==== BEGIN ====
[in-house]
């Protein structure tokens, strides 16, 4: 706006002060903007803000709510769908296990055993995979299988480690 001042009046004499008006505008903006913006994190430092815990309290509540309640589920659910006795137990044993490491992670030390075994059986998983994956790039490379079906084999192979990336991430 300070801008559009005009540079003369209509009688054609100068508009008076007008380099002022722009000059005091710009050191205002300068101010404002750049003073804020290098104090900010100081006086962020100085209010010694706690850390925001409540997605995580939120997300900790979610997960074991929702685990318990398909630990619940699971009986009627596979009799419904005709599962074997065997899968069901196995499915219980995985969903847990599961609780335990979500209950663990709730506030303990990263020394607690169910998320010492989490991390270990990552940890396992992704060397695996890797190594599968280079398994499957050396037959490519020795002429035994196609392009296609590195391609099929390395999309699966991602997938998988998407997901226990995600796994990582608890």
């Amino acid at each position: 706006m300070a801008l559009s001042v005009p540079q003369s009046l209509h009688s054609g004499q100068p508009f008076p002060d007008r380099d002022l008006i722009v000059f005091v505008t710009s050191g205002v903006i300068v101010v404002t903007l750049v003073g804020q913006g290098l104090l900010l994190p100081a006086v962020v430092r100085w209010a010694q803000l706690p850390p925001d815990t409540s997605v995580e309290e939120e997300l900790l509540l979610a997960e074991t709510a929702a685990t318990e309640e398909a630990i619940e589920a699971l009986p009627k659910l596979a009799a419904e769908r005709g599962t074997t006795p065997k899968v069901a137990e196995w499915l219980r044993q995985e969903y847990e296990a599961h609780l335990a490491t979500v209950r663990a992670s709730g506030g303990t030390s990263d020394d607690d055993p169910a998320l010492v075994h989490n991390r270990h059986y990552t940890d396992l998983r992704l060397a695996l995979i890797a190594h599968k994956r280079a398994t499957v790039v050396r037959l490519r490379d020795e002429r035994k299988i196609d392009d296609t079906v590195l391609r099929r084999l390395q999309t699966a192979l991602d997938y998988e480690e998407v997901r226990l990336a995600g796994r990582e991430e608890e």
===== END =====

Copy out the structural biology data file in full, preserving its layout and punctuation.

[in-house]
């Protein structure tokens, strides 16, 4: 706006002060903007803000709510769908296990055993995979299988480690 001042009046004499008006505008903006913006994190430092815990309290509540309640589920659910006795137990044993490491992670030390075994059986998983994956790039490379079906084999192979990336991430 300070801008559009005009540079003369209509009688054609100068508009008076007008380099002022722009000059005091710009050191205002300068101010404002750049003073804020290098104090900010100081006086962020100085209010010694706690850390925001409540997605995580939120997300900790979610997960074991929702685990318990398909630990619940699971009986009627596979009799419904005709599962074997065997899968069901196995499915219980995985969903847990599961609780335990979500209950663990709730506030303990990263020394607690169910998320010492989490991390270990990552940890396992992704060397695996890797190594599968280079398994499957050396037959490519020795002429035994196609392009296609590195391609099929390395999309699966991602997938998988998407997901226990995600796994990582608890």
């Amino acid at each position: 706006m300070a801008l559009s001042v005009p540079q003369s009046l209509h009688s054609g004499q100068p508009f008076p002060d007008r380099d002022l008006i722009v000059f005091v505008t710009s050191g205002v903006i300068v101010v404002t903007l750049v003073g804020q913006g290098l104090l900010l994190p100081a006086v962020v430092r100085w209010a010694q803000l706690p850390p925001d815990t409540s997605v995580e309290e939120e997300l900790l509540l979610a997960e074991t709510a929702a685990t318990e309640e398909a630990i619940e589920a699971l009986p009627k659910l596979a009799a419904e769908r005709g599962t074997t006795p065997k899968v069901a137990e196995w499915l219980r044993q995985e969903y847990e296990a599961h609780l335990a490491t979500v209950r663990a992670s709730g506030g303990t030390s990263d020394d607690d055993p169910a998320l010492v075994h989490n991390r270990h059986y990552t940890d396992l998983r992704l060397a695996l995979i890797a190594h599968k994956r280079a398994t499957v790039v050396r037959l490519r490379d020795e002429r035994k299988i196609d392009d296609t079906v590195l391609r099929r084999l390395q999309t699966a192979l991602d997938y998988e480690e998407v997901r226990l990336a995600g796994r990582e991430e608890e």